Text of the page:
“I’m full blooded Native,” he stated proudly. “My people have shifted shape for longer than they can remember. I can change as I wish, into any creature I wish. I like the boar best. Payter changes on the full moon only. And now you.” He shook his head. “What I can’t figure, is how the beast got loose and attacked. If he’s like me, he had control. If he was like Payter, he shouldn’t have changed when he did. Something set him off….” Shaking his head again, he shrugged. “I wish I knew. I suspected he’d gotten you. You smell different. But you don’t smell like a shifter, not exactly. Do you remember anything more about what happened?”
Raven closed his eyes, trying to relax. He cast back to the night, just over a week ago, when all hell had broken loose.
“I was sleeping in my berth, the sea was calm. Something grabbed me up…. There was a smell, of death. Whatever had woken me, lifted me from the bed, casting me aside.”
“Had it bitten you?” Payter asked, his dark eyes wide.
Raven closed his eyes once more, doing his best to remember. “I don’t—” His right hand flew to his throat. “Yes. He bit, savaging my throat. It hurt horribly, then he threw me aside. I don’t remember what happened after that. I woke later, to carnage. I hid myself in a compartment of the hold. But the creature found me. We fought. I killed it. And then I found the others….” He shuddered, groaning loudly as the memory became clear. “All of them dead, bodies shattered, some still bleeding. And—I fed.” He retched, gagging at the memory of the coppery flavored blood running down his throat. “Who am I now?” he pleaded with his friends. “What have I become?”
Payter patted his hand comfortingly. His silence offered no answers. Raven turned to Micah.
“I beseech you, what am I now?”
“You, my friend, are the stuff of nightmares. It’s no wonder you’ve healed quickly.”
“You speak in riddles, Micah, things I know not of. What have I become?” he repeated, grasping the other man’s shoulders.
“I’m sorry, Raven. I wish I could tell you more. I just don’t know.” He shook his head.
“Please tell me, Micah. What am I?”
“I’m not certain, Raven, but I think…. I believe you were bitten by a wolf-shifter. You, Raven Willoughby, are were-kind.”
“No!” Raven screamed, holding his head. He rocked back and forth, not wanting to believe, but knowing Micah spoke the truth. “No,” he groaned. “What shall I do? How can I live?”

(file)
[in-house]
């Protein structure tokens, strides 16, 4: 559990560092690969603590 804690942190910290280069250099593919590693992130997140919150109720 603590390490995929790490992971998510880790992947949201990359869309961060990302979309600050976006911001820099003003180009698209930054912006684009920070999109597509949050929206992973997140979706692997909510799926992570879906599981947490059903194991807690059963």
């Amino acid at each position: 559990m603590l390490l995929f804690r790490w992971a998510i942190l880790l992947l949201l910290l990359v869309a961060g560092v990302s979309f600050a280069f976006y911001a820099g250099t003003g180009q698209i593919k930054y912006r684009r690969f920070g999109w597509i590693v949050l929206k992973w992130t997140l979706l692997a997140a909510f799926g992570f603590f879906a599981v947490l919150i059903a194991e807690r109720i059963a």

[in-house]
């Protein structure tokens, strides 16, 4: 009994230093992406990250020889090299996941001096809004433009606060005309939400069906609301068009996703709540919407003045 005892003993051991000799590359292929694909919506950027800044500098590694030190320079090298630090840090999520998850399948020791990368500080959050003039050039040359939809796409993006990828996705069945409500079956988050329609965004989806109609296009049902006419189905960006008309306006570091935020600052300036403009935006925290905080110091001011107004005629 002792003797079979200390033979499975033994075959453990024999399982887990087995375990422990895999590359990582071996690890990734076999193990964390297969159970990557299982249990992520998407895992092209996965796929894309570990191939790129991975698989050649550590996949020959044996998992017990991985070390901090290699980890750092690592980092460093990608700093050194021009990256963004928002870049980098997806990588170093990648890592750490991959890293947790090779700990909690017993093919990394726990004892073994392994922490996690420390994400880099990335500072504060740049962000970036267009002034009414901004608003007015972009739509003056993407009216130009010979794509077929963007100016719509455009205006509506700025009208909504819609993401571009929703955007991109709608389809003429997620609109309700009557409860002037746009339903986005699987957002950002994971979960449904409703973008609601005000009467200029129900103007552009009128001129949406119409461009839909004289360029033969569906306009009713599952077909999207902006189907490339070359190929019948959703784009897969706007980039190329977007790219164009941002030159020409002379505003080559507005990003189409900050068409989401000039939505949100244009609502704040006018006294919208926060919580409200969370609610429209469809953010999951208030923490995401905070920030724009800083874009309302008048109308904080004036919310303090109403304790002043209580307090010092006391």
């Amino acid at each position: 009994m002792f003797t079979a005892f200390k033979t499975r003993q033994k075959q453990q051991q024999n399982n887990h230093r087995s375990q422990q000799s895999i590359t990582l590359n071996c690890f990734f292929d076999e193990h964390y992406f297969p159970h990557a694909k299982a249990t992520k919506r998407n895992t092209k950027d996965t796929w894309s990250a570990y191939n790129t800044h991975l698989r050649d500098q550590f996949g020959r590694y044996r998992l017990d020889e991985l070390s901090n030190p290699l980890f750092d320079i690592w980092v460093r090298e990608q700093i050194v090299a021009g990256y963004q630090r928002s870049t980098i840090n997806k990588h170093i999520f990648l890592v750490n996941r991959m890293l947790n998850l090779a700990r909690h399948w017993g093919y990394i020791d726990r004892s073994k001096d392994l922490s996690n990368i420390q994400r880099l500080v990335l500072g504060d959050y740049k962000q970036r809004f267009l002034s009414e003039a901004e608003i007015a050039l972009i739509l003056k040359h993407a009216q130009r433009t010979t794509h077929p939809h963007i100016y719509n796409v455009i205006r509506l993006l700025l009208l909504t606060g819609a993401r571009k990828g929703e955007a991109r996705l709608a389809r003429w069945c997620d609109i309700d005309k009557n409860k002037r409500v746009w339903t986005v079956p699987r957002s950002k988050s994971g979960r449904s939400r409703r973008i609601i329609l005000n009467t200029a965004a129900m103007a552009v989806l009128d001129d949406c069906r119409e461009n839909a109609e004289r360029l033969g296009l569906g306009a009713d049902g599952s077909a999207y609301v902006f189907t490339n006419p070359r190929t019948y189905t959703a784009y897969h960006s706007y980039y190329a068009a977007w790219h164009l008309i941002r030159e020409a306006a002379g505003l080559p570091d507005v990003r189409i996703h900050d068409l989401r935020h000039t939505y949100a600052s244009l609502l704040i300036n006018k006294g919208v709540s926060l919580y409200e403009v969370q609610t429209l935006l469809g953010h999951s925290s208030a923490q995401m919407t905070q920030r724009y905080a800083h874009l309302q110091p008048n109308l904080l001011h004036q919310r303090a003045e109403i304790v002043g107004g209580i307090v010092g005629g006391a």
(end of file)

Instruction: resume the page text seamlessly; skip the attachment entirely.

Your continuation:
“You can stay here with us,” Payter offered.
Micah stiffened, but said nothing to negate his words. Squirming, he settled more comfortably on his stool. “I may know someone who can tell you more. She is ages old and has seen much in her life. It’s possible she will help you.”
“The Witch of Black Cove?” Payter asked, wide eyed. “Really, brother? She’d as happily eat us, as help us.”
“We’re not going,” Micah said. “She doesn’t take kindly to crowds—not of shifters. Though, she might not kill you,” he told Raven.
“Might? That’s not very comforting.”
“You haven’t much choice. You could die anyway. Or, if you don’t, do you really want to live as you are?”
Raven shrugged. “I don’t know. Please. Help me find this witch.”
Micah urged him outside, pointing up the coast. “Walk for a day in that direction. When you come to the black water, you’ll know you’re close. She lives nearby. Don’t worry about finding her. When you get close enough, she’ll find you.”
Raven shuddered, not liking the sound of that at all. “Is there any defense?”
“Cold steel and a steady hand.”
“I have both,” Raven declared. He retrieved his sword, belting it on. Filling his pack with food and fresh water, he bid farewell. “If I live, I’ll be back.”
“And if you don’t come back, don’t expect us to come looking,” Micah grumbled. “No one lives that she doesn’t want to. Better hope she likes you.”
Raven flashed a toothy, white smile, his blue eyes sparkled in his tanned face. Black hair wisped around his square jawed visiage. “Oh, she’ll like me. Not a woman alive as hasn’t.” Winking, he set off with a cocky swagger.
“Man’s dead where he stands,” Micah declared as he watched Raven walk away.
“Don’t be so sure. He killed a werewolf. If anyone can take on the Witch of Black Cove, it’s Raven Willoughby.”
The sun on his face felt good. Raven was a man of the outdoors. He hunted, fished, hiked in the hills around his home in Wales. Living in a seaport, he went out on his boat at every opportunity. He’d done a stint as a sailor, in his youth, serving as a cabin boy. Though he loved the sea, he hadn’t found ship life much to his liking, and had taken up the sword in His Majesty’s army at the age of sixteen. Having a fleet foot, steady hand and fearless nature of youth, he’d lived through many battles, often by sheer audacity. Now, at thirty-five, he was a businessman, with interests in America as well as the British Isles and Labrador. By any measure, he had lived a charmed life. Though it might not look like it to many, he felt his luck had held. The creature could have killed him. Instead, it was dead.
©2021 Dellani Oakes
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